In Retrospect: What the Four Major Sports Leagues Have Done for Social Justice


Ethan Gullett

Miami Heat power forward Meyers Leonard stands with his hand over his heart as his teammates kneel during the national anthem

Ryder Martin, Staff Writer

Last week, the NBA playoffs came to a halt as players collectively began to strike in response to the police shooting of Jacob Blake in Kenosha, Wisconsin. For a 24-hour period, there were talks that the NBA playoffs may be abandoned, as players wished to return to their communities. 

Eventually, the situation stabilized, but emerging from the discussions was an NBA announcement of a number of new initiatives to further promote social justice. Among the initiatives were the immediate formation of a social justice coalition consisting of representatives from players, coaches and team governors and a commitment to work with local election officials to convert NBA arenas into voting facilities for the 2020 general election. The NBA has also committed to working with players and network partners to create advertising spots for the remainder of the playoffs that will promote engagement in national and local elections. With the NBA upping their involvement in social justice causes, the NFL, NHL and MLB have increased their participation as well. 

The NFL saw an earlier incarnation of this movement. Colin Kaepernick’s demonstrations of kneeling during the national anthem to protest racial inequality and police brutality set in motion many of the current initiatives seen today. Although the NFL grappled with this issue at times, the league has taken some concrete steps since Kaepernick first began protesting, most notably by launching their own social justice platform “Inspire Change” in partnership with the Players Coalition, an organization founded by current and former NFL players that pursues social justice issues. 

Regarding plans for the upcoming season, the NFL has announced that they will play “Lift Every Voice and Sing” before the season opening games during week one, and players and coaches will have the option to wear hats as well as helmet decals or patches that honor victims of systemic racism. While the anthem controversy has not faded entirely — notably, Cowboys owner Jerry Jones has remained inconsistent in his messaging — the league as a whole is, on paper, far more accepting of the movement than they were in its infancy. 

The NBA has jumped back to the forefront of the conversation due to their recommitment to social justice causes. Prior to their recent guarantees, the NBA has supported their players’ right to protest and spread messages. One notable example predates Kaepernick’s protest by nearly two years: NBA players across the league wore “I Can’t Breathe” shirts during pregame warmups in December of 2014 following the death of Eric Garner in New York City. More recently, in the wake of George Floyd’s death, the NBA restarted their season in an anti-COVID-19 bubble heavy on social justice messaging and imagery. The court used in the bubble prominently features the phrase “Black Lives Matter,” and various social justice-related messages were featured on the back of players’ jerseys.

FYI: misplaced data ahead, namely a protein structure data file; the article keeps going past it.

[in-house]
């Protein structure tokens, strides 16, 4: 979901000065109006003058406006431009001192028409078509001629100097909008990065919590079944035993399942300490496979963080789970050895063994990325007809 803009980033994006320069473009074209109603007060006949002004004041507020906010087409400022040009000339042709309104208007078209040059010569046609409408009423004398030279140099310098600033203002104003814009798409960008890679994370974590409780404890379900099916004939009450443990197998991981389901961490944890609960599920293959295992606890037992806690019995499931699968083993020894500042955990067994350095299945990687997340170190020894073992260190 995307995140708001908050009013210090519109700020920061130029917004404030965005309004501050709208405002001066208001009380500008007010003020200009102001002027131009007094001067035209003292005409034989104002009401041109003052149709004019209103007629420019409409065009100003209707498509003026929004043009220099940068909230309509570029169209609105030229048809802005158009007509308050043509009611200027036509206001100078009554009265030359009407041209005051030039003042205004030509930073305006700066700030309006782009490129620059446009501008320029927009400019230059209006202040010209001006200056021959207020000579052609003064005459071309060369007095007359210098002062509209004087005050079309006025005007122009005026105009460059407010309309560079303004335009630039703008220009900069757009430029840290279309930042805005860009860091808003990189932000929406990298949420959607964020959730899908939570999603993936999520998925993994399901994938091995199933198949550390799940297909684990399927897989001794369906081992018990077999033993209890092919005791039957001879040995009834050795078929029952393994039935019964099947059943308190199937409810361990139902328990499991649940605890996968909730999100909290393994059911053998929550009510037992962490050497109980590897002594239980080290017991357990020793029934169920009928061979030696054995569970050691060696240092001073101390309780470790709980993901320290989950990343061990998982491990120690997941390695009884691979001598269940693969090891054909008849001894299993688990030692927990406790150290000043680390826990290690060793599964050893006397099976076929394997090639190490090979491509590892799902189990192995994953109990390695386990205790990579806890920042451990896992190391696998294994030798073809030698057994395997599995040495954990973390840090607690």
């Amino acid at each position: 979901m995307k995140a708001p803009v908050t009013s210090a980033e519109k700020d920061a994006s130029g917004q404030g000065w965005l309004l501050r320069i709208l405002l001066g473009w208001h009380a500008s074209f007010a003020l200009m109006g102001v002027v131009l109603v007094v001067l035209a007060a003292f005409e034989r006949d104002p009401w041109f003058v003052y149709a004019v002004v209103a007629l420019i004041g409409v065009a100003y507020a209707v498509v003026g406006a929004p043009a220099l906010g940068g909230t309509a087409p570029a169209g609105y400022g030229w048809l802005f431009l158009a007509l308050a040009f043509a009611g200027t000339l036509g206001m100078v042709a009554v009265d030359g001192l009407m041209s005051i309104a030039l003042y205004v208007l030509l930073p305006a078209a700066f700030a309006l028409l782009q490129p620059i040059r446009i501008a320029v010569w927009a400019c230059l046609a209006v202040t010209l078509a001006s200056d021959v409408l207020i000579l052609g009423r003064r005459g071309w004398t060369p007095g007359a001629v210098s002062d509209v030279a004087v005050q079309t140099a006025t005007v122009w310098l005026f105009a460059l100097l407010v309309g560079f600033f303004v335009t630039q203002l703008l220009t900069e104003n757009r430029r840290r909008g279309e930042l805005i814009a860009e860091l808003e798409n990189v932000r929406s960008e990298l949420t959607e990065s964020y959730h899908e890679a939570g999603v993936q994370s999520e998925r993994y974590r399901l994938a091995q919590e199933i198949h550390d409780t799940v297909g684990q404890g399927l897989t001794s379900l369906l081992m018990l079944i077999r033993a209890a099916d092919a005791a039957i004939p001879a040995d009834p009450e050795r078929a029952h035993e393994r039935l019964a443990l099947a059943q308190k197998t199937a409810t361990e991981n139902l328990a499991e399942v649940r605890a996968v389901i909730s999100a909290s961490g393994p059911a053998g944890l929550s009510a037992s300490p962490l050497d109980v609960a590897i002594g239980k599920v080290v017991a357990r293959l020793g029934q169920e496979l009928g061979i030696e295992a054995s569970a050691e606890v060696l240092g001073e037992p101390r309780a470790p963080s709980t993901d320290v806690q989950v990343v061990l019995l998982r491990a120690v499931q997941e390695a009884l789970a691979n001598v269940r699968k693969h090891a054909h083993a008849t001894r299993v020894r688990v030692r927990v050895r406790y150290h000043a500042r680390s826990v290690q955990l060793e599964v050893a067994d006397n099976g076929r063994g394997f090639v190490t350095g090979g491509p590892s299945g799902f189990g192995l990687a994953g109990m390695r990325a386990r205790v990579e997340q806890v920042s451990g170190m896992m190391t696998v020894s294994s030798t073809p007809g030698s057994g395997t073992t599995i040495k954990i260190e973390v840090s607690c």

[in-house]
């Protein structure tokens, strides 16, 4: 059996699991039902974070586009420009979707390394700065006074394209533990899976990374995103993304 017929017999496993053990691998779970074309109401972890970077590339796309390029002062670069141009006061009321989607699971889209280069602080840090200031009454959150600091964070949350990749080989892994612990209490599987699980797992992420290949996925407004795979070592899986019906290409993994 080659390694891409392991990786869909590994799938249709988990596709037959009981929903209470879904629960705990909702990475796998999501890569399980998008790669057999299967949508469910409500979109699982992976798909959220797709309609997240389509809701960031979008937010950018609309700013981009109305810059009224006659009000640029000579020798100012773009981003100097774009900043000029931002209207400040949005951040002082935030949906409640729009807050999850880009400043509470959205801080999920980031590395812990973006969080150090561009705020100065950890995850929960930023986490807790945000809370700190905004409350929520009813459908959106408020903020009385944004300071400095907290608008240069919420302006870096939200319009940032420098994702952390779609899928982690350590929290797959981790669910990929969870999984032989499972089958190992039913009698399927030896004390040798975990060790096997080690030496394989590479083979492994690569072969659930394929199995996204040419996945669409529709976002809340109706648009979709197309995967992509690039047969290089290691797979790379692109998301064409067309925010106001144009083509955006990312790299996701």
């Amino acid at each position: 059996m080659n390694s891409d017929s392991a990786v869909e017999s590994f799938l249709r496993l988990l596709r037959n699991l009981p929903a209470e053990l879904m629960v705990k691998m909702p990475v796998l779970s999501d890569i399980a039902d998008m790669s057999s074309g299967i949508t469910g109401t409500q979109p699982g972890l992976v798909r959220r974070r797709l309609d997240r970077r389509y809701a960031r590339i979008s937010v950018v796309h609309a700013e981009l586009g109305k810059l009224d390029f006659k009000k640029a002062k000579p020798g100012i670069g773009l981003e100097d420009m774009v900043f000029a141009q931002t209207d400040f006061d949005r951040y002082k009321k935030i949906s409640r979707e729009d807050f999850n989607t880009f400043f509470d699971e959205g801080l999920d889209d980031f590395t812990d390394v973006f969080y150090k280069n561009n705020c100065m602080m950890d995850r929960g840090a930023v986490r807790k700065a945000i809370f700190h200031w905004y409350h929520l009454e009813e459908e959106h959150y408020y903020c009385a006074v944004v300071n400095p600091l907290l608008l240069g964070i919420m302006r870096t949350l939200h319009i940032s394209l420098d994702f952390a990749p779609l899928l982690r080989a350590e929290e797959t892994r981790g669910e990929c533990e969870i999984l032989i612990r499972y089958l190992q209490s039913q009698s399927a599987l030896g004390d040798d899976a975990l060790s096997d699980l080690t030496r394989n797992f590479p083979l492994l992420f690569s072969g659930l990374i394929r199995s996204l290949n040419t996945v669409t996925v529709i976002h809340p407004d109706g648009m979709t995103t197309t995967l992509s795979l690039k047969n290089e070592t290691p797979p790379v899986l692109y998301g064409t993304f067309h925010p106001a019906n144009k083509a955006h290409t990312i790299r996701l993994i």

MLB’s efforts are relatively new because they did not experience the same widespread anthem protests early in the current movement like the NFL and NBA. Former Oakland Athletics’ catcher Bruce Maxwell was the only player to kneel for the anthem in MLB prior to the 2020 season. 

In the aftermath of George Floyd’s murder, however, MLB teams knelt during the anthem, holding a black rope while a special video message recorded by Morgan Freeman was played on each stadium’s video board. In addition, the initials for Black Lives Matter were stenciled onto the pitcher’s mound for all games on opening weekend. The MLB is also allowing players to wear cleats featuring social justice messaging, a turnaround of longtime cleat restrictions by the MLB. In the past few days, MLB has entered a new phase of social justice focus, as multiple games were postponed while players showed solidarity with the NBA’s strike.

The NHL is a relatively new entrant into social justice issues in comparison to their peers. J.T. Brown of the Tampa Bay Lightning raised his fist before the national anthem for a game in October of 2017, but that was as far as demonstrations went in the NHL prior to this year. Upon the NHL’s return following the season’s COVID-19 postponement, a number of gestures were put in place by the NHL to promote social justice. Notably, the message “#WeSkateForBlackLives” was displayed on digital video screens in both stadiums being used by the NHL. In addition, players wore helmet decals displaying the message “#WeSkateForEquality.” 

The NHL broke from the other leagues and did not postpone any games the day of the NBA’s strike, instead holding a moment of silence before the national anthem. The NHL, however, postponed games the following day. 

Former and current NHL players of color have come together to form the Hockey Diversity Alliance, which states their mission on their website: “To eradicate systemic racism and intolerance in hockey.” The Alliance had called on the NHL to postpone games on the same day as the NBA, but the NHL did not do so until the next day.

Each of the major sports affiliations have addressed social justice in differing ways, and only time will tell what further steps are taken.